Image: Azrina Zin
Image: Azrina Zin

Sumbiling Eco Village (SEV), an eco-lodge located in the green jewel of Brunei has reopened after almost two months of closure, hoping to bank on domestic tourism to sustain its business and to support the indigenous community under their employment. 

Known for its ecotourism, the riverside village primarily employs members of the local Iban community that live in Kg Sumbiling Lama in Temburong, who according to Leslie Chiang, founder of SEV, have reverted to their old ways of foraging and farming to support themselves during this crisis. 

“It was our own decision to close the village because when reports of COVID-19 cases started to increase (in Brunei), we wanted to make sure first and foremost, that the community here was protected from the outbreak,” he said. 

Image: Azrina Zin
Image: Azrina Zin

On a regular day, the eco-lodge employs about 10 members from the village which consists of less than 50 people. This includes the village elder, Apai, which is a term of status in the Iban language, meaning father. 

However, during peak seasons, almost every member of the community is employed on a part-time basis to help manage big groups of visitors, taking on specific tasks such as ferrying visitors by boat or becoming nature guides. 

Since closing operations from March 13 up to April 30, SEV has had to cancel about 15 bookings which amounted to 200 visitors, subsequently having to turn down any bookings they received during the period which came almost every other day. 

Image: Azrina Zin
Image: Azrina Zin

“We could only employ about four people during this time at least to help maintain and guard the village. We have been working with the community for almost 12 years, and they were very understanding of the situation,” said Leslie. 

“They remained positive and said that they were going to be okay, choosing this time as an opportunity to take a break, happily going back to their traditional lifestyle of foraging wild herbs and farming fruits to earn money,” he added.

With more than 40 days of earning no income, Leslie, who is also the founder of Borneo Guide said that he had to resort to his own funds to finance the existing operating expenses, which included materials for maintenance and rent for their office space in Brunei-Muara. 

Image: Azrina Zin

As the travel ban continues, staggering the flow of foreign tourists, the SEV is hoping to attract more local tourists into the eco-village with its reopening, especially with the newly opened Temburong bridge linking the sultanate’s capital to the Temburong district. 

“Our campaign to aggressively market our services and products to local residents began at the end of last year because we were already anticipating an increase in demand, foreseeing the influx of people coming into the district due to the bridge,” he continued. 

Now the price for a night’s lodging, according to Leslie, inclusive of meals and a select number of activities is 60 percent lower for local residents, currently costing $80 per person compared to the previous $200.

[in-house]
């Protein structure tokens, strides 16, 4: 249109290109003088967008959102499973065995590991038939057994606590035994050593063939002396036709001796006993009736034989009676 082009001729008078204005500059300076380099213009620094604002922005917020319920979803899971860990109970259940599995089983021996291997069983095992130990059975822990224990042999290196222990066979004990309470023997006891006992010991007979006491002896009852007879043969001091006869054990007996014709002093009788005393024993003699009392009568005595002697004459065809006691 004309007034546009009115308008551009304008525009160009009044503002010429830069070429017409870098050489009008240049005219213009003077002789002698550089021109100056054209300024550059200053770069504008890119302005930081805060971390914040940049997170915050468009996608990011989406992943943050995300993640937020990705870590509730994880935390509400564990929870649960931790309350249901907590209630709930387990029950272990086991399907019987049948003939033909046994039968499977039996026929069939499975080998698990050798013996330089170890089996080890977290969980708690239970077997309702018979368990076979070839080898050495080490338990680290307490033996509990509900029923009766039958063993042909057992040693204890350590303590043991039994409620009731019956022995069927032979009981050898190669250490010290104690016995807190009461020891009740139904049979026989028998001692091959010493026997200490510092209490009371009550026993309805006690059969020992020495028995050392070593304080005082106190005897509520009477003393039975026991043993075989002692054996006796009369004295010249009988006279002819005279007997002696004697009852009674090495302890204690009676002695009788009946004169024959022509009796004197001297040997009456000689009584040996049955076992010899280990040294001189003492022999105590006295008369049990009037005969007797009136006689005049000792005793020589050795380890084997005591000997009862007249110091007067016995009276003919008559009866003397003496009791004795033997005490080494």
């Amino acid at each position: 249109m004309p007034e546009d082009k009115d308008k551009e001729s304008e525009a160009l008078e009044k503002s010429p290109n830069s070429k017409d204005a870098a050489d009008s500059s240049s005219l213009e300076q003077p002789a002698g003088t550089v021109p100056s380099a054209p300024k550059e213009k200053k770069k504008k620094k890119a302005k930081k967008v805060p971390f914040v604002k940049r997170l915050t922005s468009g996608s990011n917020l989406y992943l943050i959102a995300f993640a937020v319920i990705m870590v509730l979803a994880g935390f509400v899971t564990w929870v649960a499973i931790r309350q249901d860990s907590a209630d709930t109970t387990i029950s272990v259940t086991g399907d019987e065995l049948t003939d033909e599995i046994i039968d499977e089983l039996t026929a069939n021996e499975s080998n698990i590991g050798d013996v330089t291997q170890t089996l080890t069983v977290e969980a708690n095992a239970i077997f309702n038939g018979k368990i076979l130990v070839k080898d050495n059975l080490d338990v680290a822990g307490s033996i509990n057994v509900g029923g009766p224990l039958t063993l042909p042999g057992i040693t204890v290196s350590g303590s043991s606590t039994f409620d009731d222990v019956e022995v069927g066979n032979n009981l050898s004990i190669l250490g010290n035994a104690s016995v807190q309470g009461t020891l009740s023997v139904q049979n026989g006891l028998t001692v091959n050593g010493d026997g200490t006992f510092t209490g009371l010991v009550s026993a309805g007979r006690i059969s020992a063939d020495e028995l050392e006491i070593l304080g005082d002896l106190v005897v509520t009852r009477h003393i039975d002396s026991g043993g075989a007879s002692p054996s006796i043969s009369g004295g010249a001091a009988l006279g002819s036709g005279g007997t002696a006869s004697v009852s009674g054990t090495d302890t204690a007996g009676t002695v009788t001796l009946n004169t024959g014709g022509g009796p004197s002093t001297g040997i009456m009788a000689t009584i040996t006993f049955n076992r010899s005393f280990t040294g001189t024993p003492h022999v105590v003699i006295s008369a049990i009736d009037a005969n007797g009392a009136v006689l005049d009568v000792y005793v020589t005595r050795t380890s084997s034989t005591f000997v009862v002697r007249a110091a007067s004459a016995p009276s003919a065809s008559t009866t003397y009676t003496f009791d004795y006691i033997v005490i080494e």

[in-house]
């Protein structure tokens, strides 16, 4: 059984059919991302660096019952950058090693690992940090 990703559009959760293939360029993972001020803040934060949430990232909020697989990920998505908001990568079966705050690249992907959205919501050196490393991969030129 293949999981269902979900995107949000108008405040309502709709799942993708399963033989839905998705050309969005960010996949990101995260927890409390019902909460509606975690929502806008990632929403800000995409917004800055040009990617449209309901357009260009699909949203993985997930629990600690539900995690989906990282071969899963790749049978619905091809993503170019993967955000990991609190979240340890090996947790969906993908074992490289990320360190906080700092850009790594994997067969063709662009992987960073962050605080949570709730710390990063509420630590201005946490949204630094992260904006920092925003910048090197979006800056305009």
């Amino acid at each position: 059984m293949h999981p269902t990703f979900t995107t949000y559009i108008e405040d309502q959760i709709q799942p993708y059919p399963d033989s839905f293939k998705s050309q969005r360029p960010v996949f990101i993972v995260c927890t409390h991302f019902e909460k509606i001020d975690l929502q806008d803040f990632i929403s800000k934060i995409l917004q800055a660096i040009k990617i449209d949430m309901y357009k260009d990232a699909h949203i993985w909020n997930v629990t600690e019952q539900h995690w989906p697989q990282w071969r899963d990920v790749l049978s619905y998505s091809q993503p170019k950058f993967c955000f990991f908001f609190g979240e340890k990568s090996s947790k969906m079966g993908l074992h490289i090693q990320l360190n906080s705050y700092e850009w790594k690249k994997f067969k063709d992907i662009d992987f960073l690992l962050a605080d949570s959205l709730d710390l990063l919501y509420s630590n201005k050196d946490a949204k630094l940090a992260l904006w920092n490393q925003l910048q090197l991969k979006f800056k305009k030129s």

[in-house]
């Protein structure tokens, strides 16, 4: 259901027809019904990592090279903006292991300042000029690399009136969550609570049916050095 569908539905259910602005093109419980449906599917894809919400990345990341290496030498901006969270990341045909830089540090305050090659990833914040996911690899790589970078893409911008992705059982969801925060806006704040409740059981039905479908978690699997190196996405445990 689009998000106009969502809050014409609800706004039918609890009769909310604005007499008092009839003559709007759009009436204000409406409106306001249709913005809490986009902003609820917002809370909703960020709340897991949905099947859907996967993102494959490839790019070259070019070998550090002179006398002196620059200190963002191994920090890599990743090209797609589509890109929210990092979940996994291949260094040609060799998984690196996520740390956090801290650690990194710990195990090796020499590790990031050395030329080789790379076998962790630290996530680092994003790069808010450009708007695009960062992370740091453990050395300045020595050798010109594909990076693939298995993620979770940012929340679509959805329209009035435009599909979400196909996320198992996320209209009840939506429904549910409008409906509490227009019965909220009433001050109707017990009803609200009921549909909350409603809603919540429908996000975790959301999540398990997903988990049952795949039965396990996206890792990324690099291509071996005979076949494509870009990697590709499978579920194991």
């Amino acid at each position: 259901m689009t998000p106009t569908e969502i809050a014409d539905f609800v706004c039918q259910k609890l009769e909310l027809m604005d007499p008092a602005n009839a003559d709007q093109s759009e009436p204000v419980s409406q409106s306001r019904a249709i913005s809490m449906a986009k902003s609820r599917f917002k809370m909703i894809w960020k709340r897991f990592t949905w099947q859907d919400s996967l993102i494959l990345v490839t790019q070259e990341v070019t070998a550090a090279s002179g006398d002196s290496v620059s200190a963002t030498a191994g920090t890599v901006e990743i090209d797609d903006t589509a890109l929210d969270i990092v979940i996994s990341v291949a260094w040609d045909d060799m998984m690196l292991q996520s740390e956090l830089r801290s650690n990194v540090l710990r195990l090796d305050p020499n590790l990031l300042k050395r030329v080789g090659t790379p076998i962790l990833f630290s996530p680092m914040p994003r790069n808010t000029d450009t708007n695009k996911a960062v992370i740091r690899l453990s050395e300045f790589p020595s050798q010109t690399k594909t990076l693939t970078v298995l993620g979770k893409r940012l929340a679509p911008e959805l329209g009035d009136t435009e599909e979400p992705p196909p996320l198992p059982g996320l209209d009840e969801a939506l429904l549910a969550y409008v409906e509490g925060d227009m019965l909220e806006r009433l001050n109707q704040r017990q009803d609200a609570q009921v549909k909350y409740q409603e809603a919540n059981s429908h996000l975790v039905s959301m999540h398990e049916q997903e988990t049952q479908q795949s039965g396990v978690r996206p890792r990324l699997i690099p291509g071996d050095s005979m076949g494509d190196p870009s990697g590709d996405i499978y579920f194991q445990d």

Image: Azrina Zin
Image: Azrina Zin

“Rightly so, when it opened, we have had non-stop enquiries through our social media and we’ve experienced quite a number of daily walk-ins as well, but unfortunately we were still closed during that time,” he added. 

Even with the excitement of SEV’s reopening, Leslie is aware that the COVID-19 situation in Brunei is far from over, thus the ecotourism destination has implemented a number of preventative measures that will ensure the safety of both the guests and the indigenous community. 

“The village can regularly accommodate about 20 guests at any given time, but we are limiting groups to around 10 people or even less,” he said, adding that guests will also be required to submit a copy of their IC and fill up a self-declaration form to report their medical status, among other things. 

Image: Azrina Zin

“This is to help the government in terms of contract tracing, should – knock on wood – an outbreak occurs. We will also be limiting the number of activities, to ensure that guests practice physical distancing with one another as well as the staff, and hand sanitisers will be readily provided,” he added. 

When asked whether he has any concerns for the near future, Leslie acknowledged how the price range – despite its significant drop – may not be agreeable to a number of local residents, however, he encouraged those in doubt to consider the wild and untouched nature that surrounds the village, and the indigenous communities that inhabit them. 

Image: Azrina Zin
Image: Azrina Zin

“What we provide here at SEV is a chance for guests to surround themselves with the beauty of Brunei’s centuries-old rainforests, and to discover the hidden experiences that can only be shown by those who have lived their lives within these rich landscapes,” he said. 

For those interested, they can learn more through the SEV Instagram @sumbilingecovillage or contact them at +673 8719616.

Image: Azrina Zin

This article was first published on May 30, 2020 in our Weekly E-Paper issue 91

The Bruneian | BANDAR SERI BEGAWAN

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